Sierra del Divisor National Park
Ministry of Culture
Department of Ucayali and Loreto, Provinces of Coronel Portillo and Contamana
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The Sierra del Divisor National Park is legally established by Supreme Decree No. 014-2015-MINAM, over an area of one million three hundred fifty-four thousand four hundred eighty-five hectares thousand meters (1 354 485.10 ha), located in the district of Callería, province of Coronel Portillo in the department of Ucayali; and in the district of Contamana, province of Ucayali, as well as in the districts of Alto Tapiche, Maquia, Yaquerana, Soplin and Emilio San Martin, province of Requena, department of Loreto; in the border area with Brazil, which has as main objective the protection of a representative sample of the mountainous region of the tropical humid forest of the Amazonian plain, in defense of the existing biological, geomorphological and cultural diversity, ensuring the continuity of the ecological processes and evolutionary that are there, for the benefit of the local population.
In the Sierra del Divisor National Park, there are ten headwater (Abujao, Shesha, Utuquinilla, Calleria-Tacshitea, Cashiboya, Buncuya, Tapiche, White Yaquerana and Yaraví) feeding the Ucayali River, which flows into the Amazon River, which in its step meets the needs of the population living around the park, and also has lakes and lagoons product abandoned by rivers meander, one of the largest blue lagoon, finding themselves within the massifs of the Sierras Moa Divisor.
The existence of these streams, lakes or lakes originate water mirrors and development of wide variety of fish fauna; and in short, it creates a megadiversity of flora and fauna, many of them endemic; caused by the mountain range with an unusual and unique landscape hills as perfect and truncated cones, with an altitude ranging from 900 to 1000m, among them can be found in the west of the park called (Ojo de Contaya) and east (Sierra del Divisor), and volcanic cones in the south (such as El Cono and Cerro San Lucas).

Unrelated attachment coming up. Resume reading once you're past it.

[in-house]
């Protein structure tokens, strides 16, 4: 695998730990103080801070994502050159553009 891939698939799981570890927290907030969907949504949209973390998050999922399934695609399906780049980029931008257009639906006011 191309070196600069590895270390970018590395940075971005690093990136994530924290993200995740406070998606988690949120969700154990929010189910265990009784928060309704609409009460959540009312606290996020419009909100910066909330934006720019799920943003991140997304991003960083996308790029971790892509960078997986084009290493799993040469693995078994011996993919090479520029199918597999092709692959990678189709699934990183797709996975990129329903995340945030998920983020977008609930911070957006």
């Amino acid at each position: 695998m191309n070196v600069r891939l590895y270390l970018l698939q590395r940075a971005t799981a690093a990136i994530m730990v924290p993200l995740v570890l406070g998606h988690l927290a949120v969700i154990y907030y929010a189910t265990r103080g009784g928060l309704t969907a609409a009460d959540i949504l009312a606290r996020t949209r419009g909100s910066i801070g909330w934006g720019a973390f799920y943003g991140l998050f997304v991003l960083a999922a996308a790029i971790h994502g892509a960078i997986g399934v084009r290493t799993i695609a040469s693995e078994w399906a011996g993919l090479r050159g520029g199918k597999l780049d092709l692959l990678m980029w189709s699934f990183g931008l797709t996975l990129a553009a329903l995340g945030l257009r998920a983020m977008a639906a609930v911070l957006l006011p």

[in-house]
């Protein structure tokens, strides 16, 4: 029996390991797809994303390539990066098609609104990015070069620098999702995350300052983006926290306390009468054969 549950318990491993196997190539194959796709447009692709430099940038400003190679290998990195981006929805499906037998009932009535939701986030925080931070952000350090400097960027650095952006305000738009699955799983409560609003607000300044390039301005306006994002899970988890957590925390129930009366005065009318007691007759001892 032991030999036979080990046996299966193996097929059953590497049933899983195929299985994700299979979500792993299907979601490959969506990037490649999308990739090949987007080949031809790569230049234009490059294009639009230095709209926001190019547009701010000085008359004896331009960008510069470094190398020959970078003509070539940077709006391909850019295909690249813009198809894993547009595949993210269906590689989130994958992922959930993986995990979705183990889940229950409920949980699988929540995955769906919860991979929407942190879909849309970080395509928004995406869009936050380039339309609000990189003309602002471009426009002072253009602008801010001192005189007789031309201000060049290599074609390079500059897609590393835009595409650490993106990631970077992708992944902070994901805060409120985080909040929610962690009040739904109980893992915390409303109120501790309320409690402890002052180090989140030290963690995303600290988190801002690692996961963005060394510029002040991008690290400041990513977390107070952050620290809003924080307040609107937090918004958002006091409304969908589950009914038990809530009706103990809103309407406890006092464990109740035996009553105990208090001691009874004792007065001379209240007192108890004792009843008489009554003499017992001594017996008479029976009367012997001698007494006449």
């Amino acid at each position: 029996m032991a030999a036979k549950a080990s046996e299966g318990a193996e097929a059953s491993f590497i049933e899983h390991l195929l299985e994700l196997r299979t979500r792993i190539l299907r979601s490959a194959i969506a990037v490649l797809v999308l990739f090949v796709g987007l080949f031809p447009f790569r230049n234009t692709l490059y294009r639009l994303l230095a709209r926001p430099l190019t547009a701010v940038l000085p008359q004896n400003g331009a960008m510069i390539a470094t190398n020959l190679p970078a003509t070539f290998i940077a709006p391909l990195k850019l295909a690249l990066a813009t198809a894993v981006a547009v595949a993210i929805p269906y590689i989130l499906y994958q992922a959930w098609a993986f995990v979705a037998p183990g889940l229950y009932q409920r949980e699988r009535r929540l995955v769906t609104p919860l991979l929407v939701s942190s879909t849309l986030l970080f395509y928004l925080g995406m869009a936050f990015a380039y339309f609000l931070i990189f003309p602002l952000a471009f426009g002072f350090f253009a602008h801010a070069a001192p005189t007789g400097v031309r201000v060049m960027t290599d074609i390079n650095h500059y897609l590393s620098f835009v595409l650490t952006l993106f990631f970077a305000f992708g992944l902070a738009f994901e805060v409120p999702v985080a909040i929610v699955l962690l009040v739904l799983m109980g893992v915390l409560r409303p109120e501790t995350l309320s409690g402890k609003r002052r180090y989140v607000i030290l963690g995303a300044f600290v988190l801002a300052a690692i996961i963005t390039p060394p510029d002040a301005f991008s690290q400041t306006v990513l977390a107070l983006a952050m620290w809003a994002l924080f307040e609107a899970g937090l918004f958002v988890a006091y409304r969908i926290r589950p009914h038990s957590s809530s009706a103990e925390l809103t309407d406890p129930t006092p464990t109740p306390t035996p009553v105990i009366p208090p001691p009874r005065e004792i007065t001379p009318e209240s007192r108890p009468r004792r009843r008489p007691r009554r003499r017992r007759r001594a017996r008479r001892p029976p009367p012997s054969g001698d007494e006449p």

The Sierra de Contaya, is within the formation Contaya, which belongs to the Ordovician Paleozoic era, with an approximate age of 460 million years, this formation is also called "eye of Contaya", followed by this, are the Cuchabatay, Raya and Aguas Calientes formations that correspond to the Oriente group (Lower Cretaceous). Then we have the formations Chonta and Vivian (Superior Cretaceous). The latter connects the Sierra de Contaya with the Sierra de Contamana.
The Sierra del Moa Divisor, is located at the eastern end of the border with Brazil, formed by two mountain ranges that cross the Sierra del Divisor National Park (Peru) and the Da Serra do Divisor National Park (Brazil) in the Northwest direction, composed of Cretaceous geological formations with most of the eastern group and the lower parts by the Chonta and Vivian formations.
Finally, on the right bank of the river Shesha, it is a set of relatively small mountains, striking the Cerro San Lucas having an almost circular shape which reaches an altitude of 953 meters and the Cerro "Cone" called Thus, due to its perfect conical shape, with an approximate altitude of 850 masl, it is necessary to indicate that these hills do not originate with the appearance of the Andes mountain range but much later. They are volcanic formations that date back five million years.
In addition, there are aguajales that are swamp ecosystems that represent the ecological systems of swamp forest of the alluvial plain of western Amazonia, with a dominant presence of large concentrations of Mauritia flexuosa palm (Aguaje).
It has aquatic habitats independent of its size or position within the water network is the color of the waters, product of the chemical composition geomorphology and the sediment load in suspension; what allows to have black waters, clear or transparent waters.
In the National Park, there are indigenous groups in voluntary isolation and / or initial contact (Isconahua), which during the dry season move to the beaches of rivers and streams in search of Taricaya eggs, Podocnemis unifilis, mostly Isconahua they carry out subsistence activities on a small scale and only for the subsistence of family groups. An important traditional activity is hunting, exclusively male activity that takes place all year round, but more intensely during the time of flooding of rivers. Fishing is also an exclusively male activity and is carried out collectively; while agriculture and harvesting are considered women's activities (AIDESEP 1995).
Justification of Outstanding Universal Value